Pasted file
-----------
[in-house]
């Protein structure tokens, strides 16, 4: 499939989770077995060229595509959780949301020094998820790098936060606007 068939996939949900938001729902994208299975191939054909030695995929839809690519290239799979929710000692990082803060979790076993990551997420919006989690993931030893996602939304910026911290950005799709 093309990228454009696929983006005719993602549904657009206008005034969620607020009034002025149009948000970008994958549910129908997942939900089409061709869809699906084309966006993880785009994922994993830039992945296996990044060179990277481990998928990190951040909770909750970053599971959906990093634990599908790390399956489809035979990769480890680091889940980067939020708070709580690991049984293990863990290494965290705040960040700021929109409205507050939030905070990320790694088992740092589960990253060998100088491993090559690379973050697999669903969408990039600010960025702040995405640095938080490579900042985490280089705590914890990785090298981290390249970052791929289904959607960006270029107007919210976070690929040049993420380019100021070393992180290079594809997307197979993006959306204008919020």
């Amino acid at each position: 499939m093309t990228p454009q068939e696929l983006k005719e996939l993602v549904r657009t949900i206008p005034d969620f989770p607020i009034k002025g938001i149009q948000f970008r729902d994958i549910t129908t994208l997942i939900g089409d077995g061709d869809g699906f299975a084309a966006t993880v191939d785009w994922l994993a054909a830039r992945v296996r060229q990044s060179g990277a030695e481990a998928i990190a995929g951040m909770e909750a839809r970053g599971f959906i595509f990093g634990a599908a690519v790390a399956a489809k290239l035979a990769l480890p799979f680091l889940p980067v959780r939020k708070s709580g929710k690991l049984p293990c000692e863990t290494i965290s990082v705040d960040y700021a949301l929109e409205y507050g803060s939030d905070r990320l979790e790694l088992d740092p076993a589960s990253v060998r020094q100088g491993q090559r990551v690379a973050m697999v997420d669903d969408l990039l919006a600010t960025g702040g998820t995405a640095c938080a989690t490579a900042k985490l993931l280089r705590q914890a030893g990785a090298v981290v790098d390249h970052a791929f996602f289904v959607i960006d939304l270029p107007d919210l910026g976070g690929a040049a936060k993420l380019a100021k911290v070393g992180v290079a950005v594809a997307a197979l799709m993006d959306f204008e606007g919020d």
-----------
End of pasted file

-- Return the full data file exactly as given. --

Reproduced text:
[in-house]
């Protein structure tokens, strides 16, 4: 499939989770077995060229595509959780949301020094998820790098936060606007 068939996939949900938001729902994208299975191939054909030695995929839809690519290239799979929710000692990082803060979790076993990551997420919006989690993931030893996602939304910026911290950005799709 093309990228454009696929983006005719993602549904657009206008005034969620607020009034002025149009948000970008994958549910129908997942939900089409061709869809699906084309966006993880785009994922994993830039992945296996990044060179990277481990998928990190951040909770909750970053599971959906990093634990599908790390399956489809035979990769480890680091889940980067939020708070709580690991049984293990863990290494965290705040960040700021929109409205507050939030905070990320790694088992740092589960990253060998100088491993090559690379973050697999669903969408990039600010960025702040995405640095938080490579900042985490280089705590914890990785090298981290390249970052791929289904959607960006270029107007919210976070690929040049993420380019100021070393992180290079594809997307197979993006959306204008919020």
């Amino acid at each position: 499939m093309t990228p454009q068939e696929l983006k005719e996939l993602v549904r657009t949900i206008p005034d969620f989770p607020i009034k002025g938001i149009q948000f970008r729902d994958i549910t129908t994208l997942i939900g089409d077995g061709d869809g699906f299975a084309a966006t993880v191939d785009w994922l994993a054909a830039r992945v296996r060229q990044s060179g990277a030695e481990a998928i990190a995929g951040m909770e909750a839809r970053g599971f959906i595509f990093g634990a599908a690519v790390a399956a489809k290239l035979a990769l480890p799979f680091l889940p980067v959780r939020k708070s709580g929710k690991l049984p293990c000692e863990t290494i965290s990082v705040d960040y700021a949301l929109e409205y507050g803060s939030d905070r990320l979790e790694l088992d740092p076993a589960s990253v060998r020094q100088g491993q090559r990551v690379a973050m697999v997420d669903d969408l990039l919006a600010t960025g702040g998820t995405a640095c938080a989690t490579a900042k985490l993931l280089r705590q914890a030893g990785a090298v981290v790098d390249h970052a791929f996602f289904v959607i960006d939304l270029p107007d919210l910026g976070g690929a040049a936060k993420l380019a100021k911290v070393g992180v290079a950005v594809a997307a197979l799709m993006d959306f204008e606007g919020d």